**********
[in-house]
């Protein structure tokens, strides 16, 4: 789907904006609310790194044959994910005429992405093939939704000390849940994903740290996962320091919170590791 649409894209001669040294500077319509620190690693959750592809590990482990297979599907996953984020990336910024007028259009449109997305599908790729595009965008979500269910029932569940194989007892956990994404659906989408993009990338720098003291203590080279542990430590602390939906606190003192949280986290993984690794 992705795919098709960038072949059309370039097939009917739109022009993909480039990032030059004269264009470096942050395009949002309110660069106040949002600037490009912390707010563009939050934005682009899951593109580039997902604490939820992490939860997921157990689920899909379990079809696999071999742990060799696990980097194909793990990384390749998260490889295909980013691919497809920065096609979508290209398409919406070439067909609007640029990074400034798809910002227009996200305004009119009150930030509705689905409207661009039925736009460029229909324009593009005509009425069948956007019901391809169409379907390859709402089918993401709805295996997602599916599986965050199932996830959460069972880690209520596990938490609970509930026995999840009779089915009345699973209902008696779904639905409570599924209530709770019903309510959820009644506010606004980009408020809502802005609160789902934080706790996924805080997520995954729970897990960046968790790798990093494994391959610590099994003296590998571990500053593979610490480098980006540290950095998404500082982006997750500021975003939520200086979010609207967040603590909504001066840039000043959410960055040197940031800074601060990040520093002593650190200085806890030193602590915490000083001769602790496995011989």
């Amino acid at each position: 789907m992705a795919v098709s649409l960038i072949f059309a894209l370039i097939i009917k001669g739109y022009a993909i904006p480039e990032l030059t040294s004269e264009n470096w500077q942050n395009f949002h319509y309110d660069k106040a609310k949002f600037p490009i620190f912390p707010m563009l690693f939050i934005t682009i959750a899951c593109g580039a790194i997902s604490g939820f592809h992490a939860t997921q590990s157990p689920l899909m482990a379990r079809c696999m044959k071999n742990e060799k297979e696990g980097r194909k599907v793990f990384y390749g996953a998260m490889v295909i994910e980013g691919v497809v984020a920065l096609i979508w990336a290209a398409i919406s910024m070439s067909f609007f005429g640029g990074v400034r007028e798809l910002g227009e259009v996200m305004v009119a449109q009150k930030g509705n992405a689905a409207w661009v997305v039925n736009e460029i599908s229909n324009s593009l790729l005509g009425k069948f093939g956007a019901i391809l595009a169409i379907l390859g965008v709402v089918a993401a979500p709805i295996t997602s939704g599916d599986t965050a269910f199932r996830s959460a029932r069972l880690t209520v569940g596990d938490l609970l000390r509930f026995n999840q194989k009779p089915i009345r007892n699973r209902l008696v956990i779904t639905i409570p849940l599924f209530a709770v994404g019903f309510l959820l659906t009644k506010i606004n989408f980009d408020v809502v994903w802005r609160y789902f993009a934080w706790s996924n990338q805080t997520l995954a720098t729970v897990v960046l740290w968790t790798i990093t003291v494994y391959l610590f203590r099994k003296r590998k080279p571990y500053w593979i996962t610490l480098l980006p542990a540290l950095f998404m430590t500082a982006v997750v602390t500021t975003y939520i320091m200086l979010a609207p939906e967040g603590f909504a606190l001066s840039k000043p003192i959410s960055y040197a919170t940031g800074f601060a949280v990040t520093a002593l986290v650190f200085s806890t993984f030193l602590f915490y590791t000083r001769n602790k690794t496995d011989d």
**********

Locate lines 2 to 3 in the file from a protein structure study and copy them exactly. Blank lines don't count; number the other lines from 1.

């Protein structure tokens, strides 16, 4: 789907904006609310790194044959994910005429992405093939939704000390849940994903740290996962320091919170590791 649409894209001669040294500077319509620190690693959750592809590990482990297979599907996953984020990336910024007028259009449109997305599908790729595009965008979500269910029932569940194989007892956990994404659906989408993009990338720098003291203590080279542990430590602390939906606190003192949280986290993984690794 992705795919098709960038072949059309370039097939009917739109022009993909480039990032030059004269264009470096942050395009949002309110660069106040949002600037490009912390707010563009939050934005682009899951593109580039997902604490939820992490939860997921157990689920899909379990079809696999071999742990060799696990980097194909793990990384390749998260490889295909980013691919497809920065096609979508290209398409919406070439067909609007640029990074400034798809910002227009996200305004009119009150930030509705689905409207661009039925736009460029229909324009593009005509009425069948956007019901391809169409379907390859709402089918993401709805295996997602599916599986965050199932996830959460069972880690209520596990938490609970509930026995999840009779089915009345699973209902008696779904639905409570599924209530709770019903309510959820009644506010606004980009408020809502802005609160789902934080706790996924805080997520995954729970897990960046968790790798990093494994391959610590099994003296590998571990500053593979610490480098980006540290950095998404500082982006997750500021975003939520200086979010609207967040603590909504001066840039000043959410960055040197940031800074601060990040520093002593650190200085806890030193602590915490000083001769602790496995011989």
């Amino acid at each position: 789907m992705a795919v098709s649409l960038i072949f059309a894209l370039i097939i009917k001669g739109y022009a993909i904006p480039e990032l030059t040294s004269e264009n470096w500077q942050n395009f949002h319509y309110d660069k106040a609310k949002f600037p490009i620190f912390p707010m563009l690693f939050i934005t682009i959750a899951c593109g580039a790194i997902s604490g939820f592809h992490a939860t997921q590990s157990p689920l899909m482990a379990r079809c696999m044959k071999n742990e060799k297979e696990g980097r194909k599907v793990f990384y390749g996953a998260m490889v295909i994910e980013g691919v497809v984020a920065l096609i979508w990336a290209a398409i919406s910024m070439s067909f609007f005429g640029g990074v400034r007028e798809l910002g227009e259009v996200m305004v009119a449109q009150k930030g509705n992405a689905a409207w661009v997305v039925n736009e460029i599908s229909n324009s593009l790729l005509g009425k069948f093939g956007a019901i391809l595009a169409i379907l390859g965008v709402v089918a993401a979500p709805i295996t997602s939704g599916d599986t965050a269910f199932r996830s959460a029932r069972l880690t209520v569940g596990d938490l609970l000390r509930f026995n999840q194989k009779p089915i009345r007892n699973r209902l008696v956990i779904t639905i409570p849940l599924f209530a709770v994404g019903f309510l959820l659906t009644k506010i606004n989408f980009d408020v809502v994903w802005r609160y789902f993009a934080w706790s996924n990338q805080t997520l995954a720098t729970v897990v960046l740290w968790t790798i990093t003291v494994y391959l610590f203590r099994k003296r590998k080279p571990y500053w593979i996962t610490l480098l980006p542990a540290l950095f998404m430590t500082a982006v997750v602390t500021t975003y939520i320091m200086l979010a609207p939906e967040g603590f909504a606190l001066s840039k000043p003192i959410s960055y040197a919170t940031g800074f601060a949280v990040t520093a002593l986290v650190f200085s806890t993984f030193l602590f915490y590791t000083r001769n602790k690794t496995d011989d």